Category Archives: WLAN tools

Catching Up With Ekahau Now That Sidekick Has Been Out Awhile

When Ekahau’s Sidekick Wi-Fi measurement hardware product came out, I was fortunate to be a pre-release beta tester and to be along for the ride when Sidekick went public. I wrote about it here at wirednot and on my IT Toolbox blog as well. There was a lot of buzz and energy around Sidekick’s debut, but that sort of excitement doesn’t always last very long. Being the inquizitive type, I got wondering about how Ekahau themselves thought the launch of Sidekick went. To satisfy my curiosity, I called my my favorite Finnish guy Jussi Kiviniemi- Ekahau’s Senior Vice President (and someone I consider a pal). Our conversation is summarized here.

Lee: So Jussi- It’s been a few months since product release. Did Sidekick meet Ekahau’s expectations as far as customer response goes?

Jussi: I have to tell you, Lee, that response has been wonderful. It’s been beyond our expectations, which is why we’ve had a bit of a backlog of units to ship. Now that our factory line has reached pretty much full speed, the unit wait time has decreased to a couple of weeks. Our customers themselves have helped to spread the word, and we’ve also been busy working different events like Cisco Live and Aruba Atmosphere to raise awareness.

Lee: Awareness has definitely been raised, I’d say. Does the favorable response at this level surprise you at all?

Jussi: Thankfully a lot of bloggers and Ekahau believers have been great advocates for us and Sidekick. We are really lucky like, that, and appreciate it very highly. If anything surprises me, it would be that despite the cost and that there isn’t another product like this out there to compare to, there has been this overwhelming response.

Lee: Have you found that Sidekick’s warm reception has bought any tangential benefits to Ekahau in general?

Jussi: We’re selling A LOT more of our Ekahau Site Survey / Planner software as well, which is wonderful. Some of that is certainly due to Sidekick, but truth be told, our strengthened sales team has also successfully got the new distributor framework going on at the same time, which is further getting both Sidekick and ESS more exposure in the US and globally.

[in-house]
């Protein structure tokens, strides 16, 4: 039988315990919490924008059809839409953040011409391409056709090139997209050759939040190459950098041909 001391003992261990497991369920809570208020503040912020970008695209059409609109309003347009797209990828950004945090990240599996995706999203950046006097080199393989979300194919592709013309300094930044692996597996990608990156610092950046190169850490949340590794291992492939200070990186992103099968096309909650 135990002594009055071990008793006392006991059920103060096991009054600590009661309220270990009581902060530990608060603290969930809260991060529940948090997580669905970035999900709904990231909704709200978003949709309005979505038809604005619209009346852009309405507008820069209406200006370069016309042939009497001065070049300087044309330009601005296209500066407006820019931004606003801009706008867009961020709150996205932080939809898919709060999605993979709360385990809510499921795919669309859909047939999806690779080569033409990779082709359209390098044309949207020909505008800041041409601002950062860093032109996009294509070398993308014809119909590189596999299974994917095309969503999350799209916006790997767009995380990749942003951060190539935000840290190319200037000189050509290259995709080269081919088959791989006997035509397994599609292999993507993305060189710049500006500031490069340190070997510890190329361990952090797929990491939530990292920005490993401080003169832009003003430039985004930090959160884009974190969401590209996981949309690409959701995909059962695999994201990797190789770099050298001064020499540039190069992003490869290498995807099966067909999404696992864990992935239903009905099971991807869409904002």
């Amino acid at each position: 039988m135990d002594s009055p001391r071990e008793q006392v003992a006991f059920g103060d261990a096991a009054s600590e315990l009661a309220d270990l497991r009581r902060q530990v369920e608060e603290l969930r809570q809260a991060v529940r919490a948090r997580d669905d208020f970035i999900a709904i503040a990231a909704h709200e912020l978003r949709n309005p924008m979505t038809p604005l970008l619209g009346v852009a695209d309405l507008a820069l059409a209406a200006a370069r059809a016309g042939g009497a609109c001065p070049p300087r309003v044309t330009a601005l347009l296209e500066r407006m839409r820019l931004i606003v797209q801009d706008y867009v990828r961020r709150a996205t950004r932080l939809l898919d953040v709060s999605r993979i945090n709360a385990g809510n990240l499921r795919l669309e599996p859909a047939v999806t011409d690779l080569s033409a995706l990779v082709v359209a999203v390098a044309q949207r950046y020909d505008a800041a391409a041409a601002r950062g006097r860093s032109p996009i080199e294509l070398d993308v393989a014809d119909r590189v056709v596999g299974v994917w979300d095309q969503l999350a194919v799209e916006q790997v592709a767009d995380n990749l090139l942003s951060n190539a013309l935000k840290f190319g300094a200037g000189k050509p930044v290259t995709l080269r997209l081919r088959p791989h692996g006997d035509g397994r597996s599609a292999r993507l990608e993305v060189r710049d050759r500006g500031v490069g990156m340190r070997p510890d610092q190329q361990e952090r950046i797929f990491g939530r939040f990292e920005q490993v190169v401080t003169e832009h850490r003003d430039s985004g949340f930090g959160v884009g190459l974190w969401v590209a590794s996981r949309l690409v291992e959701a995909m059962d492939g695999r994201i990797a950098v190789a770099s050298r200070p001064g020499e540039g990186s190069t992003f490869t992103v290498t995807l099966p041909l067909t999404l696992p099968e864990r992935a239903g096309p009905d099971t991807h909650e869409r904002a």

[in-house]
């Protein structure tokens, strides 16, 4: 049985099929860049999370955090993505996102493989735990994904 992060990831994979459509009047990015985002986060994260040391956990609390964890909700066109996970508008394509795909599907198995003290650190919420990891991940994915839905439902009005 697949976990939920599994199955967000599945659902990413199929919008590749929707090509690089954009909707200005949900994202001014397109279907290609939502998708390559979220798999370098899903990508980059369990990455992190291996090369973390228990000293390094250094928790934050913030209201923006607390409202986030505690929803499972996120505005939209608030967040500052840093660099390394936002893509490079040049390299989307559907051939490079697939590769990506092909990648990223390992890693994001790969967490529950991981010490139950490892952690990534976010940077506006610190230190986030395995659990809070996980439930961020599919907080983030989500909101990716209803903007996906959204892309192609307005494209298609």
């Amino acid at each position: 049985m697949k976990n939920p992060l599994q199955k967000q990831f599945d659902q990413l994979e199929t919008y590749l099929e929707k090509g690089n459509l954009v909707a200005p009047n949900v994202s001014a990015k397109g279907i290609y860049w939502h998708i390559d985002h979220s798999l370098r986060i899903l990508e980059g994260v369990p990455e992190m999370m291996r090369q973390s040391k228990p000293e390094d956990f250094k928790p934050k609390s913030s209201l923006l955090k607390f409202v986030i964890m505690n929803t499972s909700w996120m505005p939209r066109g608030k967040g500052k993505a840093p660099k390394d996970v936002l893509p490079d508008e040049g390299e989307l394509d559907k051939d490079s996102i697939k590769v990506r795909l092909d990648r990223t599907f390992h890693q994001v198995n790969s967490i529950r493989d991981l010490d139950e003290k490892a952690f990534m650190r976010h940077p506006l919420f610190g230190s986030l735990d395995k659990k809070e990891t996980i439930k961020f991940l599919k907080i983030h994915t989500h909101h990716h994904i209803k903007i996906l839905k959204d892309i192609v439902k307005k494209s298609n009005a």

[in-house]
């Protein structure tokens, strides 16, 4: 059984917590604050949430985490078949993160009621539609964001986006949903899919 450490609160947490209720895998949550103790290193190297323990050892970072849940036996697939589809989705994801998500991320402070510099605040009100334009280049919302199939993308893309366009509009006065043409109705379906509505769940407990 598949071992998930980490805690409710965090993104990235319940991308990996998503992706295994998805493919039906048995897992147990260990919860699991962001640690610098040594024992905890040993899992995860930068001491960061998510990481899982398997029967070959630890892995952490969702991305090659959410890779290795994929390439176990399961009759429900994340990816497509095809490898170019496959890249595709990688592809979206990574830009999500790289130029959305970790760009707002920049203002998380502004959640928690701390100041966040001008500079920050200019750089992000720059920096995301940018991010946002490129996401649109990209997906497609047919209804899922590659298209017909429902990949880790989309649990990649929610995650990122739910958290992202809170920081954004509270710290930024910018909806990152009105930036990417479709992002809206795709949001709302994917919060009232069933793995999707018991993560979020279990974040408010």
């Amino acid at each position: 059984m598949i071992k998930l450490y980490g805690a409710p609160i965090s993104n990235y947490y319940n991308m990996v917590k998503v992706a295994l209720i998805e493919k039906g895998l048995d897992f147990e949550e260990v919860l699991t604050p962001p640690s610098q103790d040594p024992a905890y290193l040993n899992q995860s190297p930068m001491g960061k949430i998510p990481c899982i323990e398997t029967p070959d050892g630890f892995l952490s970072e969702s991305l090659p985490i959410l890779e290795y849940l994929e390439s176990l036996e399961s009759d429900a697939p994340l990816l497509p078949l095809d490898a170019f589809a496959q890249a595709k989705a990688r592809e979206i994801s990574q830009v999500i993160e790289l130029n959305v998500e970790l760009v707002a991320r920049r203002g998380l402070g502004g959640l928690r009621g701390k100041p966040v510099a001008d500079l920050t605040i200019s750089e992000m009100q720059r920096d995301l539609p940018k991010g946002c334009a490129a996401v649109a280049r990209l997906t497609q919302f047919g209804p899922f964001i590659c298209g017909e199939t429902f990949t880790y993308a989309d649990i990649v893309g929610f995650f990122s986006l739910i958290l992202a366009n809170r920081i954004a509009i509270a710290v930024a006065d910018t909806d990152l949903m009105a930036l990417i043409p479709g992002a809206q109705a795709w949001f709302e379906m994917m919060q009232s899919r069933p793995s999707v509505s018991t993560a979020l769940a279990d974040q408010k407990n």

Lee: So what distributors are on board now?

Jussi: Within the last year, we’ve added more than a dozen new distributors all across the world. Ingram Micro is a big new one, Synnex is another big, they’ve been with us for a while already. I also have to mention that we’ve got our long-running Technology Partners as part of our family, too. And it’s not just the CIscos, Arubas, Ruckuses and Huaweis of the world we work very closely with. Think about Keith Parsons of Wireless LAN Professionals as an example- the Ekahau training that he and his all-star team provides is so good… because his services are excellent, our tools look that much better, and that helps spread the word.

Lee: Awesome- and agreed on WLAN Pros. So I have to ask: what comes next for Sidekick? I learned as an early user that this tool is expected to evolve. Anything you can share yet in that direction?

Jussi: Oh you’re right, Lee, that we’re far from “done” with Sidekick’s capabilities. It’s the foundation of our future business – the future software products of coming years will be built around the Sidekick that was released in September. I can’t really say too much specifically, but I will share that in early 2018 we’ll be announcing additional capabilities for the currently shipping Sidekick that will make the survey process significantly easier and more convenient. Let’s just leave that one there for now.

Lee: Aw, you big tease! At least you’re giving us all something to dream about… Now what about ESS- what else is coming there?